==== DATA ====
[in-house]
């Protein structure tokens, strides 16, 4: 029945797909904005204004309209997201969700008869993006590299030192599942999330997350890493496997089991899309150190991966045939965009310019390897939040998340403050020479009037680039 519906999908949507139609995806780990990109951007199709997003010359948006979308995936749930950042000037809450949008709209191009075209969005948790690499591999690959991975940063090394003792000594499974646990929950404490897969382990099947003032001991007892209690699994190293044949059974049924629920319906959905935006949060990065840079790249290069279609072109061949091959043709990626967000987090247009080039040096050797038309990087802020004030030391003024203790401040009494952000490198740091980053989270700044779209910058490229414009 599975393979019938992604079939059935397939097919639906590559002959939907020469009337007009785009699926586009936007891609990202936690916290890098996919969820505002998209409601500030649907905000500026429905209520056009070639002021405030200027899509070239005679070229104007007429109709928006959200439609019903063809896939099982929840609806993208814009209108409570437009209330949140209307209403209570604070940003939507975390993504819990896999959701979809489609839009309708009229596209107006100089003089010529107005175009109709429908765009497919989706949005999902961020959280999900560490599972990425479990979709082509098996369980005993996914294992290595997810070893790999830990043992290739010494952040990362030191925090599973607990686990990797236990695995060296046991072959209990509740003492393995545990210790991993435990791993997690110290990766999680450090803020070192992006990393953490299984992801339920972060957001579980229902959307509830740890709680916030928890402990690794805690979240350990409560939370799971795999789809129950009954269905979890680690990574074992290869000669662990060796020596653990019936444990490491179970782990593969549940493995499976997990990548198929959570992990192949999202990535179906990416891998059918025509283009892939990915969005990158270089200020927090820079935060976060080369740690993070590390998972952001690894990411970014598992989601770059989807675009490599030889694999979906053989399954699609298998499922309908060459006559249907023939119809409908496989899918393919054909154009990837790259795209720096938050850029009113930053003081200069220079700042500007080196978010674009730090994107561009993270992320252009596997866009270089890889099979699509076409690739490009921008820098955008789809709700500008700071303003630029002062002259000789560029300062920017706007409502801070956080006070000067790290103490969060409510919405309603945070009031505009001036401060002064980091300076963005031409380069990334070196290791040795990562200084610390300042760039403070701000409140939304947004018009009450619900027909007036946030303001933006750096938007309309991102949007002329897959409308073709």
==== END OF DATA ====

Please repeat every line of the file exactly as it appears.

[in-house]
């Protein structure tokens, strides 16, 4: 029945797909904005204004309209997201969700008869993006590299030192599942999330997350890493496997089991899309150190991966045939965009310019390897939040998340403050020479009037680039 519906999908949507139609995806780990990109951007199709997003010359948006979308995936749930950042000037809450949008709209191009075209969005948790690499591999690959991975940063090394003792000594499974646990929950404490897969382990099947003032001991007892209690699994190293044949059974049924629920319906959905935006949060990065840079790249290069279609072109061949091959043709990626967000987090247009080039040096050797038309990087802020004030030391003024203790401040009494952000490198740091980053989270700044779209910058490229414009 599975393979019938992604079939059935397939097919639906590559002959939907020469009337007009785009699926586009936007891609990202936690916290890098996919969820505002998209409601500030649907905000500026429905209520056009070639002021405030200027899509070239005679070229104007007429109709928006959200439609019903063809896939099982929840609806993208814009209108409570437009209330949140209307209403209570604070940003939507975390993504819990896999959701979809489609839009309708009229596209107006100089003089010529107005175009109709429908765009497919989706949005999902961020959280999900560490599972990425479990979709082509098996369980005993996914294992290595997810070893790999830990043992290739010494952040990362030191925090599973607990686990990797236990695995060296046991072959209990509740003492393995545990210790991993435990791993997690110290990766999680450090803020070192992006990393953490299984992801339920972060957001579980229902959307509830740890709680916030928890402990690794805690979240350990409560939370799971795999789809129950009954269905979890680690990574074992290869000669662990060796020596653990019936444990490491179970782990593969549940493995499976997990990548198929959570992990192949999202990535179906990416891998059918025509283009892939990915969005990158270089200020927090820079935060976060080369740690993070590390998972952001690894990411970014598992989601770059989807675009490599030889694999979906053989399954699609298998499922309908060459006559249907023939119809409908496989899918393919054909154009990837790259795209720096938050850029009113930053003081200069220079700042500007080196978010674009730090994107561009993270992320252009596997866009270089890889099979699509076409690739490009921008820098955008789809709700500008700071303003630029002062002259000789560029300062920017706007409502801070956080006070000067790290103490969060409510919405309603945070009031505009001036401060002064980091300076963005031409380069990334070196290791040795990562200084610390300042760039403070701000409140939304947004018009009450619900027909007036946030303001933006750096938007309309991102949007002329897959409308073709």